FC Dynamo Moscow
|Full name||Футбольный клуб Динамо Москва
(Football Club Dynamo Moscow)
Great and Mighty
|Founded||18 April 1923|
|Chairman||Boris Rotenberg Sr.|
|League||Russian Premier League|
|Website||Club home page|
Dynamo Moscow (Dinamo Moscow, Dinamo Moskva, Russian: Дина́мо Москва́ [dʲɪˈnamə mɐˈskva]) is a Russian football club based in Moscow, currently playing in the Russian Premier League. Dynamo's traditional kit colours are blue and white. Their crest is of a blue letter "D", written in a traditional cursive style, on a white background with the name of their home town "Moscow" written in front of a football underneath. Club's motto "Power in Motion" had been proposed by Maxim Gorky, the famous Russian/Soviet author who once was an active member of the Dynamo sports society.
Dynamo Moscow is the oldest Russian football club and the only one that has always played in the top tier of the Soviet (for the Soviet era – sharing this achievement jointly with Dynamo Kyiv) and the Russian football competitions, having never been relegated to the lower divisions. Despite this, it has never won today's Russian Premier League title.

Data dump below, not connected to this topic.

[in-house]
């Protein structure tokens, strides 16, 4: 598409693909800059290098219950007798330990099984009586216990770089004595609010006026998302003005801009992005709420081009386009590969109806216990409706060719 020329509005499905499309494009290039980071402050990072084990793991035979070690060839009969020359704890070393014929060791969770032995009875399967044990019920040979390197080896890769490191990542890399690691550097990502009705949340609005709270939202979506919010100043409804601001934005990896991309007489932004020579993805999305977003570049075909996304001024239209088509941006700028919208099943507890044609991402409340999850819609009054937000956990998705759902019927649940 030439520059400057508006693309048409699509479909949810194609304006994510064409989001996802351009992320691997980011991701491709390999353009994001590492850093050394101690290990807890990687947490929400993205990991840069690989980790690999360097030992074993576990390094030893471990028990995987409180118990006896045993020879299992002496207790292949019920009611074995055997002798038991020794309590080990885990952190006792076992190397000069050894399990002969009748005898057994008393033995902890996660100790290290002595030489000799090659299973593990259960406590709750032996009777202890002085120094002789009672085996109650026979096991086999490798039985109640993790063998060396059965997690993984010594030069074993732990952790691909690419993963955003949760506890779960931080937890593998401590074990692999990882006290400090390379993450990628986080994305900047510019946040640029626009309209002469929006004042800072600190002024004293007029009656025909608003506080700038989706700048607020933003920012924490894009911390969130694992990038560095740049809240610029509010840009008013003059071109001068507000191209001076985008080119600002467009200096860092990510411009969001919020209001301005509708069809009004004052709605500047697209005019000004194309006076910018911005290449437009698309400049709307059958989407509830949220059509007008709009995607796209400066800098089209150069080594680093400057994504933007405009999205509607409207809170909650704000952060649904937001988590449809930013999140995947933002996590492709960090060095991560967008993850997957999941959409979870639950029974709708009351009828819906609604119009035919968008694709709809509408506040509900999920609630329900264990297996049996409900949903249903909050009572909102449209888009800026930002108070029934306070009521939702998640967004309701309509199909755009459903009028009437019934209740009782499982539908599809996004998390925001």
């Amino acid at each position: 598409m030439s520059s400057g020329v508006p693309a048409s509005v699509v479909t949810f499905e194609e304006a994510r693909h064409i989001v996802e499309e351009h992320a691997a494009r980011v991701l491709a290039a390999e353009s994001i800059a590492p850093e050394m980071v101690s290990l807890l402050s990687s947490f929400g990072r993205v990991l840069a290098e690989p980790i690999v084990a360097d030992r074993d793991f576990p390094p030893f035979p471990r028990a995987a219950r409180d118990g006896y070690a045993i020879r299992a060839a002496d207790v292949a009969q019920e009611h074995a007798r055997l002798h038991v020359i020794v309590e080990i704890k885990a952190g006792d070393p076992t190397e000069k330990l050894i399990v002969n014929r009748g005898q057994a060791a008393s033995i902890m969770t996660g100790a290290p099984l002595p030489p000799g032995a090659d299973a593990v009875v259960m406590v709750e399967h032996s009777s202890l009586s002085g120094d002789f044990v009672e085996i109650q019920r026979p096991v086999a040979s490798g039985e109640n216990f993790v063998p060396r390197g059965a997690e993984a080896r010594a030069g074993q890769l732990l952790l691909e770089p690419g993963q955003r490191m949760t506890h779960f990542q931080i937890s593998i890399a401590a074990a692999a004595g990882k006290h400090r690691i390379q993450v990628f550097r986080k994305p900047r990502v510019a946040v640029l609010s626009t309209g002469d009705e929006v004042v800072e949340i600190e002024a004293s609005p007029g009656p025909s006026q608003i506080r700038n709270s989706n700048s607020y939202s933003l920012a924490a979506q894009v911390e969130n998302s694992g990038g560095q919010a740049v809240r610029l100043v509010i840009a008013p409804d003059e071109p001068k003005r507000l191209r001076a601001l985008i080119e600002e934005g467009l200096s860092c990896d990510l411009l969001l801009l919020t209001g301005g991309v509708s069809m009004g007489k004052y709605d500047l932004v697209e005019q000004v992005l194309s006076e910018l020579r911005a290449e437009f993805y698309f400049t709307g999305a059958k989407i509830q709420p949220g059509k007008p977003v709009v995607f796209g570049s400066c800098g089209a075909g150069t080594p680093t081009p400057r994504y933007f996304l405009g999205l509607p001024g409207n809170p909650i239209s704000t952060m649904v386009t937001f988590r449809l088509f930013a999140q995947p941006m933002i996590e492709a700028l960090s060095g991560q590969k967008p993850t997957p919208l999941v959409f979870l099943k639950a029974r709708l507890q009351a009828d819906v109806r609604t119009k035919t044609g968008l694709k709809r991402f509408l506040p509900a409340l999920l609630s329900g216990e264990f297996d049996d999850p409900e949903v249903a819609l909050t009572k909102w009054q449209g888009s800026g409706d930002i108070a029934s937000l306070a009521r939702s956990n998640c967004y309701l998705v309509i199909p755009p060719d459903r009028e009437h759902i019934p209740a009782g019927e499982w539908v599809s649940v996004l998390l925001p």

During the Soviet era it was affiliated with the MVD (Ministry of Internal Affairs – The Soviet Militia) & the KGB and was a part of Dynamo sports society. Chief of the Soviet security and secret police apparatus (NKVD) Lavrentiy Beria was a patron of the club until his downfall.
On 10 April 2009, VTB Bank acquired 74% of the stock in the club. Boris Rotenberg Sr. was appointed as a chairman, while he was listed by Forbes magazine (Russian edition) as the 100th wealthiest person in Russia in 2010, with a net worth of US $700m. As for 2014 he is on 27th place of the list with a net worth of US $4bln. He has been a friend of the Russian president Vladimir Putin since the 1960s, when they took judo lessons together. Boris Rotenberg Sr. was put into sanctions list from the US and EU sides as the result of Russian military intervention in Ukraine. The son of chairman Boris Rotenberg Jr. plays for Dynamo since 2011, previously playing for Zenit St. Petersburg — the club under the patronage of Alexey Miller who is another acquaintance of Vladimir Putin during the time of his duty at Saint Petersburg Mayor's Office.
- 1 History
- 2 Rivalries
- 3 Stadium